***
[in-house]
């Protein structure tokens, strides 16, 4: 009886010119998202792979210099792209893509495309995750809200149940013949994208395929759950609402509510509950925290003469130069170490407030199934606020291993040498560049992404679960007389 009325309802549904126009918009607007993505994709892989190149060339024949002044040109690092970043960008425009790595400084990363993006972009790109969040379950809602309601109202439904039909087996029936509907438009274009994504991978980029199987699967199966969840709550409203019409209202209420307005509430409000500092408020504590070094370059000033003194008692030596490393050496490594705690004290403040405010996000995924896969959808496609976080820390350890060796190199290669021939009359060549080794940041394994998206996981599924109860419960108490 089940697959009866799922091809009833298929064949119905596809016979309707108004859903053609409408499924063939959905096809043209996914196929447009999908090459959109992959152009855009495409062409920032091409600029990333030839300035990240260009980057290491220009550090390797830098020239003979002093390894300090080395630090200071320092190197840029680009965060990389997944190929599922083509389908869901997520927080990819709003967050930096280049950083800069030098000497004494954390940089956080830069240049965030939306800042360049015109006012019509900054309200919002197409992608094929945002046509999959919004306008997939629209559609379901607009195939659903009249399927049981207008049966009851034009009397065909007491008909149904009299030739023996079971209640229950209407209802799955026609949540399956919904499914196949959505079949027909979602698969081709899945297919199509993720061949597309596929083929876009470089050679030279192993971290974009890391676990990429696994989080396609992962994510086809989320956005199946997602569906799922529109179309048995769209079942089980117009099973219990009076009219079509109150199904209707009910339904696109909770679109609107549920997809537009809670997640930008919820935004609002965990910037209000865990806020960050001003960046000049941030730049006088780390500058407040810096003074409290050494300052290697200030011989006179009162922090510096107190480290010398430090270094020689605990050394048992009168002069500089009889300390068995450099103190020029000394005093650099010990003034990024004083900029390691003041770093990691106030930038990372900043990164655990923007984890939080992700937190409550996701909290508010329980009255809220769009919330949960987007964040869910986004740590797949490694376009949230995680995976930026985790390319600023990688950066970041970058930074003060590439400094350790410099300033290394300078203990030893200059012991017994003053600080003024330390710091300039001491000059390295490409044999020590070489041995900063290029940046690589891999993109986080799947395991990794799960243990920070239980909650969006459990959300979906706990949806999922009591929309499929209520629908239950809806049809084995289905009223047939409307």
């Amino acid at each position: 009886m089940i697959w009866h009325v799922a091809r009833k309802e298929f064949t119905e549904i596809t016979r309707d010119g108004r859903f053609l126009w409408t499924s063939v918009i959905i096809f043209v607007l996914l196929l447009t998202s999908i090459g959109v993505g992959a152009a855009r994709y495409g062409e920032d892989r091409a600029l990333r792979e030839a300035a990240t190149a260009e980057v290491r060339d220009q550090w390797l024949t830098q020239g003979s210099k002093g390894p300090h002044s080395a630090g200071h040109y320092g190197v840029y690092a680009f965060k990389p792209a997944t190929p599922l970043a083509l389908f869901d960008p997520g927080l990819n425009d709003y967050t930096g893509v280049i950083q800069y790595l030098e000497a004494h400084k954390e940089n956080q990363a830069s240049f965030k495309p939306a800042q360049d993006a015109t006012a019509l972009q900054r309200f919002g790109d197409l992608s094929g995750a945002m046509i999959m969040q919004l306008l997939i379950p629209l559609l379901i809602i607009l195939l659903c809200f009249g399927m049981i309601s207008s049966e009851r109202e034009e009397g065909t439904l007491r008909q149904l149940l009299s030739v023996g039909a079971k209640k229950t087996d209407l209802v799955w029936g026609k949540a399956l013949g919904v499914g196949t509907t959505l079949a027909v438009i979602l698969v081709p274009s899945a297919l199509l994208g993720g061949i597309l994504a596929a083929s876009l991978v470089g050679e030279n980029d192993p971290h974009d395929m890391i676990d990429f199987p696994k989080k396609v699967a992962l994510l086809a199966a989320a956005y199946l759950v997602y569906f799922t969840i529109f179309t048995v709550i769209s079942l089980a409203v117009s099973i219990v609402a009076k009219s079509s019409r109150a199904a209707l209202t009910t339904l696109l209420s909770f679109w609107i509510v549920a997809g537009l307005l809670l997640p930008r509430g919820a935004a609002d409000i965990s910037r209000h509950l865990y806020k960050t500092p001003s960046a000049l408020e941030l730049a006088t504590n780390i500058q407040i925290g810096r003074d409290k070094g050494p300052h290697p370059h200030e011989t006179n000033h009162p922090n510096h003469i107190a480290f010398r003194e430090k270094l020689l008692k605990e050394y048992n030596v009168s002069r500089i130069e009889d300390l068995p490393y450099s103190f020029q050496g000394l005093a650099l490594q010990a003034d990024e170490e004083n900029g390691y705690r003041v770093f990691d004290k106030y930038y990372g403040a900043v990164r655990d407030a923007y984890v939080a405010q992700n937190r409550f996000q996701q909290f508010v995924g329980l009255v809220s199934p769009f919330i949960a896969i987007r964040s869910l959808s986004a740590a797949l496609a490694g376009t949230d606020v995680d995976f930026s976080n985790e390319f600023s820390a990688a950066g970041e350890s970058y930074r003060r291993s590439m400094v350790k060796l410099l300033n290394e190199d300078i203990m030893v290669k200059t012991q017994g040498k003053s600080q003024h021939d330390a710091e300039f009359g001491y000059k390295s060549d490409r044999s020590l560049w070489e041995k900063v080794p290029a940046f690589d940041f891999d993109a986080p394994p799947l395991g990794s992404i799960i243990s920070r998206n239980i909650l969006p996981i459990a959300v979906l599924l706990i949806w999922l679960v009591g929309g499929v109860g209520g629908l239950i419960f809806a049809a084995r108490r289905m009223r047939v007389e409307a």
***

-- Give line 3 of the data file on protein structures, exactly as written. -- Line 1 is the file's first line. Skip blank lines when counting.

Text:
């Amino acid at each position: 009886m089940i697959w009866h009325v799922a091809r009833k309802e298929f064949t119905e549904i596809t016979r309707d010119g108004r859903f053609l126009w409408t499924s063939v918009i959905i096809f043209v607007l996914l196929l447009t998202s999908i090459g959109v993505g992959a152009a855009r994709y495409g062409e920032d892989r091409a600029l990333r792979e030839a300035a990240t190149a260009e980057v290491r060339d220009q550090w390797l024949t830098q020239g003979s210099k002093g390894p300090h002044s080395a630090g200071h040109y320092g190197v840029y690092a680009f965060k990389p792209a997944t190929p599922l970043a083509l389908f869901d960008p997520g927080l990819n425009d709003y967050t930096g893509v280049i950083q800069y790595l030098e000497a004494h400084k954390e940089n956080q990363a830069s240049f965030k495309p939306a800042q360049d993006a015109t006012a019509l972009q900054r309200f919002g790109d197409l992608s094929g995750a945002m046509i999959m969040q919004l306008l997939i379950p629209l559609l379901i809602i607009l195939l659903c809200f009249g399927m049981i309601s207008s049966e009851r109202e034009e009397g065909t439904l007491r008909q149904l149940l009299s030739v023996g039909a079971k209640k229950t087996d209407l209802v799955w029936g026609k949540a399956l013949g919904v499914g196949t509907t959505l079949a027909v438009i979602l698969v081709p274009s899945a297919l199509l994208g993720g061949i597309l994504a596929a083929s876009l991978v470089g050679e030279n980029d192993p971290h974009d395929m890391i676990d990429f199987p696994k989080k396609v699967a992962l994510l086809a199966a989320a956005y199946l759950v997602y569906f799922t969840i529109f179309t048995v709550i769209s079942l089980a409203v117009s099973i219990v609402a009076k009219s079509s019409r109150a199904a209707l209202t009910t339904l696109l209420s909770f679109w609107i509510v549920a997809g537009l307005l809670l997640p930008r509430g919820a935004a609002d409000i965990s910037r209000h509950l865990y806020k960050t500092p001003s960046a000049l408020e941030l730049a006088t504590n780390i500058q407040i925290g810096r003074d409290k070094g050494p300052h290697p370059h200030e011989t006179n000033h009162p922090n510096h003469i107190a480290f010398r003194e430090k270094l020689l008692k605990e050394y048992n030596v009168s002069r500089i130069e009889d300390l068995p490393y450099s103190f020029q050496g000394l005093a650099l490594q010990a003034d990024e170490e004083n900029g390691y705690r003041v770093f990691d004290k106030y930038y990372g403040a900043v990164r655990d407030a923007y984890v939080a405010q992700n937190r409550f996000q996701q909290f508010v995924g329980l009255v809220s199934p769009f919330i949960a896969i987007r964040s869910l959808s986004a740590a797949l496609a490694g376009t949230d606020v995680d995976f930026s976080n985790e390319f600023s820390a990688a950066g970041e350890s970058y930074r003060r291993s590439m400094v350790k060796l410099l300033n290394e190199d300078i203990m030893v290669k200059t012991q017994g040498k003053s600080q003024h021939d330390a710091e300039f009359g001491y000059k390295s060549d490409r044999s020590l560049w070489e041995k900063v080794p290029a940046f690589d940041f891999d993109a986080p394994p799947l395991g990794s992404i799960i243990s920070r998206n239980i909650l969006p996981i459990a959300v979906l599924l706990i949806w999922l679960v009591g929309g499929v109860g209520g629908l239950i419960f809806a049809a084995r108490r289905m009223r047939v007389e409307a």